I had come to the right place. I felt safe staying at the hospital rather than at home, and was treated with care and understanding. The professionals protected me from my family, and made me feel that they were on my side. They had a serious conversation with my parents about the situation at home, but my parents thought my illness was my own fault and had little to do with them, so nothing really changed.

Luckily I was the type of person who responded quickly to the treatment I was given: a combination of medicines and psychotherapy. Since then, I have met regularly with a psychologist. I pay for the sessions myself, which I view as an investment in my health and well-being.

Today, my life has completely changed. I no longer need medicine and am again the cheery, energetic and friendly person I was as a child.

I have been very open about my experience, sharing my opinion that a full recovery is possible, but only if you do most of the work yourself. In 2002, I went back to work, first as a part-time and later as a full-time secretary at the Tallinn Mental Health Center. I told my boss about my background and she was supportive.

I have been involved in several projects related to mental health since 2002. My main concern is for young people who are experiencing mental health problems for the first time (like me). When I realized that there was no support for these people in the community, I started a self-help group with funding from the Hamlet Trust, with the aim of providing support for young people in the rehabilitation and recovery process. In April 2004, my first session of the youth support group took place. I was very nervous, but it all worked out fine. Today, the group is well respected among group members and mental health professionals, and it is probably the most active and sustainable self-help group in the whole country. From 2008, it will no longer function as a project, but will be one of the permanent services of the Tallinn Mental Health Center, and I will work as the manager of the group.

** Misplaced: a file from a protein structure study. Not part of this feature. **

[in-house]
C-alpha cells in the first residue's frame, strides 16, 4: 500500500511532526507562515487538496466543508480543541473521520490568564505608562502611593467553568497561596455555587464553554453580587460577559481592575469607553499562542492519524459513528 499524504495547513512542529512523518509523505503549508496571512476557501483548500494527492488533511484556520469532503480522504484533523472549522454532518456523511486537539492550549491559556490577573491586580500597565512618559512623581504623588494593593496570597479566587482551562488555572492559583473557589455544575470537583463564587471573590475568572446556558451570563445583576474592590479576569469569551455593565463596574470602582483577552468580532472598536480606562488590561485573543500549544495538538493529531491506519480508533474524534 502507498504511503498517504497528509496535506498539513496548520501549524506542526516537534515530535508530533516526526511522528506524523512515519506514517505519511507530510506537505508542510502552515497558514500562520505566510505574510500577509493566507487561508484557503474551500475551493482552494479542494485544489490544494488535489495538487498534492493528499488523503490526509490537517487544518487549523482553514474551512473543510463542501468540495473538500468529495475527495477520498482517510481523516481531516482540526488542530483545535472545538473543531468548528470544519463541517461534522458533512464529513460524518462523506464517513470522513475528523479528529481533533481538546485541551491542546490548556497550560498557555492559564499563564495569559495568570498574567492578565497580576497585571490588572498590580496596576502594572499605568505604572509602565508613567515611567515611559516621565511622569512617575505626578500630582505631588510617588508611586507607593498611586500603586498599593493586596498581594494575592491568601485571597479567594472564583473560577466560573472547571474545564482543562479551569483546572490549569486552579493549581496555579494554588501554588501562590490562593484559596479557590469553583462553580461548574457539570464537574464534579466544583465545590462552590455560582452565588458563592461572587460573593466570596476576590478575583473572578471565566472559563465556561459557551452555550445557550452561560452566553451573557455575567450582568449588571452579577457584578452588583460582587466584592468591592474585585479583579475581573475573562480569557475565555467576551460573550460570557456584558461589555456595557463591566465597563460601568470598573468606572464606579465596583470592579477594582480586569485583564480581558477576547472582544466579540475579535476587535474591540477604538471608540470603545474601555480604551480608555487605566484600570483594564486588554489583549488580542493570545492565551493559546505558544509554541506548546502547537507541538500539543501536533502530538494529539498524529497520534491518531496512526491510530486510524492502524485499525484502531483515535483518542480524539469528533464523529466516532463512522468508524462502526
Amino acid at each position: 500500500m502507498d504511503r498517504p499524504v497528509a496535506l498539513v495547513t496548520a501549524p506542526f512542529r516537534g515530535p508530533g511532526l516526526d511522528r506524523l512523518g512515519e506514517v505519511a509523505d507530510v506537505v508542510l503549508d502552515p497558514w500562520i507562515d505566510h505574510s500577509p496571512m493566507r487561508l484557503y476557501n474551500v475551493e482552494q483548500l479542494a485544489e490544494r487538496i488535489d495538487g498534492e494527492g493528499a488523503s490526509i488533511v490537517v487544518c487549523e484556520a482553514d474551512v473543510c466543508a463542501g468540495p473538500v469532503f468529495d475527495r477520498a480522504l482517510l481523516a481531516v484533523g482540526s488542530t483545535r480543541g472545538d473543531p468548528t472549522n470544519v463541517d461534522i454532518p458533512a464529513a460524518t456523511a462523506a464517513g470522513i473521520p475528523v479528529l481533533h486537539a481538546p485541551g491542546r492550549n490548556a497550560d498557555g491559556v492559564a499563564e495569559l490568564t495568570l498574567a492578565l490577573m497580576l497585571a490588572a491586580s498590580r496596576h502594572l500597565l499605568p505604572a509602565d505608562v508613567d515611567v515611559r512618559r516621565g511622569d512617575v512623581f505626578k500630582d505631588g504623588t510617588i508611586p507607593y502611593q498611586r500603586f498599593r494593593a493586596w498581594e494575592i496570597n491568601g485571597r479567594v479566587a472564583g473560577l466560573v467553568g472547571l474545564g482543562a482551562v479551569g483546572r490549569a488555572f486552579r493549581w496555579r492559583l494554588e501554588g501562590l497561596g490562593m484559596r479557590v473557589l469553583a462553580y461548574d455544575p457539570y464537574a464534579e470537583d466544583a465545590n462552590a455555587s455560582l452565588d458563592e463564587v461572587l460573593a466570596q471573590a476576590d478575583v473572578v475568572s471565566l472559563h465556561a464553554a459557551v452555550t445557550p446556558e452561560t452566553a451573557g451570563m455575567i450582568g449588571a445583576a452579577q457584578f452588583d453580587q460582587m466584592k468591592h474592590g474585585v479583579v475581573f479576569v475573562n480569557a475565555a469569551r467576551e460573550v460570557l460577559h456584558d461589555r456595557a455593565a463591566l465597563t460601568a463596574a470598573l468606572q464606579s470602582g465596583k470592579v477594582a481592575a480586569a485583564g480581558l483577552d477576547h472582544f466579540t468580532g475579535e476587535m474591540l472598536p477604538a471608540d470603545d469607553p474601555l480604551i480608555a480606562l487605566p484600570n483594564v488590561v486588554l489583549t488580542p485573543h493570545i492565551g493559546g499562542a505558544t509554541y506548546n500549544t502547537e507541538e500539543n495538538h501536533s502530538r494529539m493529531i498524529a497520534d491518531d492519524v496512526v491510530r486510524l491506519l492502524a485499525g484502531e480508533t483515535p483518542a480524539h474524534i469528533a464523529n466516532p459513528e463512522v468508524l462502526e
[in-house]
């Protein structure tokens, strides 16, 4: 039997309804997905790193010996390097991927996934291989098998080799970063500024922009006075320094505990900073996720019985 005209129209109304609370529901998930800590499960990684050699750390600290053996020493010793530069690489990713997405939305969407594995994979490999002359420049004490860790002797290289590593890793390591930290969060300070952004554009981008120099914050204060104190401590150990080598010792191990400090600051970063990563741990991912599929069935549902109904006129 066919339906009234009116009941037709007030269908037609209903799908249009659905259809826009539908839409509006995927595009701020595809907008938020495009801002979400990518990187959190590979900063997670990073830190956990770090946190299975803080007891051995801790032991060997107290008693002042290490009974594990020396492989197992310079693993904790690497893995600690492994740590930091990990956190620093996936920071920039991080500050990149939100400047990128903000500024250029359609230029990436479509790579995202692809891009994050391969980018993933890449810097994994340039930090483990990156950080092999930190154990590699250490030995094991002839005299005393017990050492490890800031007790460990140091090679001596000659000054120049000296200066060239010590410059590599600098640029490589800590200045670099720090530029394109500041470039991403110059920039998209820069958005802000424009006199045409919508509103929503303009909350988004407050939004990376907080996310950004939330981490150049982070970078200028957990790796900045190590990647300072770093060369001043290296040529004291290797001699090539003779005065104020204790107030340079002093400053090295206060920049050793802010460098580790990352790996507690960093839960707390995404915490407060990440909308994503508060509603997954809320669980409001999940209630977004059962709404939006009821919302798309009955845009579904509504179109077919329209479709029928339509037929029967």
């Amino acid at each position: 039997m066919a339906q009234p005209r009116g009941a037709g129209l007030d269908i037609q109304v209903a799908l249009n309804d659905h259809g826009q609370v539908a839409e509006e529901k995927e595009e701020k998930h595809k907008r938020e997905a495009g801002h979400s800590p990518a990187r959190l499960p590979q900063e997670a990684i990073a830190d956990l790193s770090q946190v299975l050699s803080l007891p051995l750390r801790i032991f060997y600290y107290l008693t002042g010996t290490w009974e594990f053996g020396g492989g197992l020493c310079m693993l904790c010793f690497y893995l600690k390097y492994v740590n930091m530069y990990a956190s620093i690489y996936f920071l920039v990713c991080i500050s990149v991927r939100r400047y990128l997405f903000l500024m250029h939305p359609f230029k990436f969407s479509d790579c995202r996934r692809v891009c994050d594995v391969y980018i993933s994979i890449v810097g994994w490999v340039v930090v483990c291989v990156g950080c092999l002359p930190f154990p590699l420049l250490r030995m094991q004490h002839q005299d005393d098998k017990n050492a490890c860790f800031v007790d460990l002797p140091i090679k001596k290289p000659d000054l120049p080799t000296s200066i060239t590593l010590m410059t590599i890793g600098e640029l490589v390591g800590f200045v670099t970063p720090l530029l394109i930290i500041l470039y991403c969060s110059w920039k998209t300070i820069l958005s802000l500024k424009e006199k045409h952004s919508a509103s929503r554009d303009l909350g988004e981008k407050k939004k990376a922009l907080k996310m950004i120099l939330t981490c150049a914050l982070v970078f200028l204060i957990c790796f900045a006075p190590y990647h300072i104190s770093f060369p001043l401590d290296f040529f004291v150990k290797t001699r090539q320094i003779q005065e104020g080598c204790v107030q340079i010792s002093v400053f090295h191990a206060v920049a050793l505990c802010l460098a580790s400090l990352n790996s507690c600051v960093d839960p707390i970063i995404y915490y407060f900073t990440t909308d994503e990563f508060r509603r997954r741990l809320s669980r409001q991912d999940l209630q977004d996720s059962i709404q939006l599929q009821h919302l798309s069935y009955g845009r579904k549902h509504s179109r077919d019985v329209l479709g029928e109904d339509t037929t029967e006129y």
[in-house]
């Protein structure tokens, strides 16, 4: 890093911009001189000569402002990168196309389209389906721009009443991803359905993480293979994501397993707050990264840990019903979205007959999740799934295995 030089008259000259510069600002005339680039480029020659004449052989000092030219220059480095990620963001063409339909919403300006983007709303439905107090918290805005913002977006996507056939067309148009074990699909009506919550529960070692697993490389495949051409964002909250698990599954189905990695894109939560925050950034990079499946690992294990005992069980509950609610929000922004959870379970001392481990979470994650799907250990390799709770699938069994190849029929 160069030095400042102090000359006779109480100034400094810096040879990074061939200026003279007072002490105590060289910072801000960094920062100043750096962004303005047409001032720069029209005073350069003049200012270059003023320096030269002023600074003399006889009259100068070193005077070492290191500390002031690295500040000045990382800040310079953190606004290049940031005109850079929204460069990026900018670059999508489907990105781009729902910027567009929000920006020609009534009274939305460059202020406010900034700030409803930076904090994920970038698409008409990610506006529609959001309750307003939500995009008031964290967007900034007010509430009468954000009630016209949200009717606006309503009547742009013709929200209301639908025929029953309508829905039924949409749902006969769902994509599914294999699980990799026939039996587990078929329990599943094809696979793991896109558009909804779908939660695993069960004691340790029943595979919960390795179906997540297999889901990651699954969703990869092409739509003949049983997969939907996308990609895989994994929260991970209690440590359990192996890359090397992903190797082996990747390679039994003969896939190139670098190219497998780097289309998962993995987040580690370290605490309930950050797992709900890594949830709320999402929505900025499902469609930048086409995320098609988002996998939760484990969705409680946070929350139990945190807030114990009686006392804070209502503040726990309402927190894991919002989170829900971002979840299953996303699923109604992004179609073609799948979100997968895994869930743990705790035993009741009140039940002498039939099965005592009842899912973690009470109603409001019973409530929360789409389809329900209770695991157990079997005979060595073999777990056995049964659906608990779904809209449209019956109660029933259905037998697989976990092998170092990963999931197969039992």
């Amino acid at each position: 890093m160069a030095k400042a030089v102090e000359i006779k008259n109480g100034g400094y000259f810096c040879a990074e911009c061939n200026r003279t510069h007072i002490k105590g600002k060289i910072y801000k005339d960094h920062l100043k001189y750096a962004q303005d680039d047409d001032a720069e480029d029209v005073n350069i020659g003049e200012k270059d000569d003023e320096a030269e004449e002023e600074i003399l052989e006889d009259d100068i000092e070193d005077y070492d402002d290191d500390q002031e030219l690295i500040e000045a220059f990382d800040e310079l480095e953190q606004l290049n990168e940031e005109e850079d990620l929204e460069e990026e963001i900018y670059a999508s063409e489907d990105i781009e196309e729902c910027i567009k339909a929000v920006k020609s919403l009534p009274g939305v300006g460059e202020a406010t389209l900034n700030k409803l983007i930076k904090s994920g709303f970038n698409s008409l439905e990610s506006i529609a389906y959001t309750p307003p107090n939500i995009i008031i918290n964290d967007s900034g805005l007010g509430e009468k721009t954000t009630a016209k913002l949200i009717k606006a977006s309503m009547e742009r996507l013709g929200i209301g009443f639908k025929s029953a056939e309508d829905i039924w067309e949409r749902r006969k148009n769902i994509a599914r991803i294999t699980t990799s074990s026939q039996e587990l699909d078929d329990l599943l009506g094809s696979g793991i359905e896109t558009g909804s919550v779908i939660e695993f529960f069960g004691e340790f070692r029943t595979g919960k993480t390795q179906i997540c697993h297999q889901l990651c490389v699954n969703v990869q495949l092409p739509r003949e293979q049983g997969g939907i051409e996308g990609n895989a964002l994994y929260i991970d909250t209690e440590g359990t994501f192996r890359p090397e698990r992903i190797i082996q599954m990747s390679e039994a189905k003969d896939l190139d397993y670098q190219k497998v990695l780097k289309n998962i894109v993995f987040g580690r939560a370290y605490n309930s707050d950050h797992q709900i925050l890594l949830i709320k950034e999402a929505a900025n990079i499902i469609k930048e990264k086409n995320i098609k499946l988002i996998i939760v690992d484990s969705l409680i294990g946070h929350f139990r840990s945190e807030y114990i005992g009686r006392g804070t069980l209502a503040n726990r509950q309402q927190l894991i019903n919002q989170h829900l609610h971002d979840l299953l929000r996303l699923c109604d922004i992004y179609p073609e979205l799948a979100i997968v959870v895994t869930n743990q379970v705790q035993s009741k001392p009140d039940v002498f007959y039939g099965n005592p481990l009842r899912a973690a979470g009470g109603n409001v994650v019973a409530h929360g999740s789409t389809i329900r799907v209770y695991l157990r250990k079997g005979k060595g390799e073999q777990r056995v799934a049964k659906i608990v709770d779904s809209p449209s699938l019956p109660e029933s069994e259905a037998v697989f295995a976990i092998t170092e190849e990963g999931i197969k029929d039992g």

Thanks to my activities in the mental health field, I have also been able to resume my academic studies. I had to leave university when I was 20 years old, because of my untreated depression. It was a terrible blow since I have always been ambitious, but luckily I have been given a second chance. In June 2006, the provost of the Private School of Professional Psychology saw a newspaper article about me, and was impressed by my work in the mental health field. He contacted me and asked if I wanted to study there, and I was happy to enrol. It is expensive, but they let me study for free. In April, I will receive my diploma in psychological counselling.

My relationship with the family has not really improved. My father died in 2002; I get along with mother and my sister (who is nine years older than me), but we are not close. I still do not think they understand how the tense atmosphere at home affected my mental health.

Still, I consider myself fortunate in having made a full recovery, and in having rediscovered my old self. It has been a long journey, but it has all been worth it."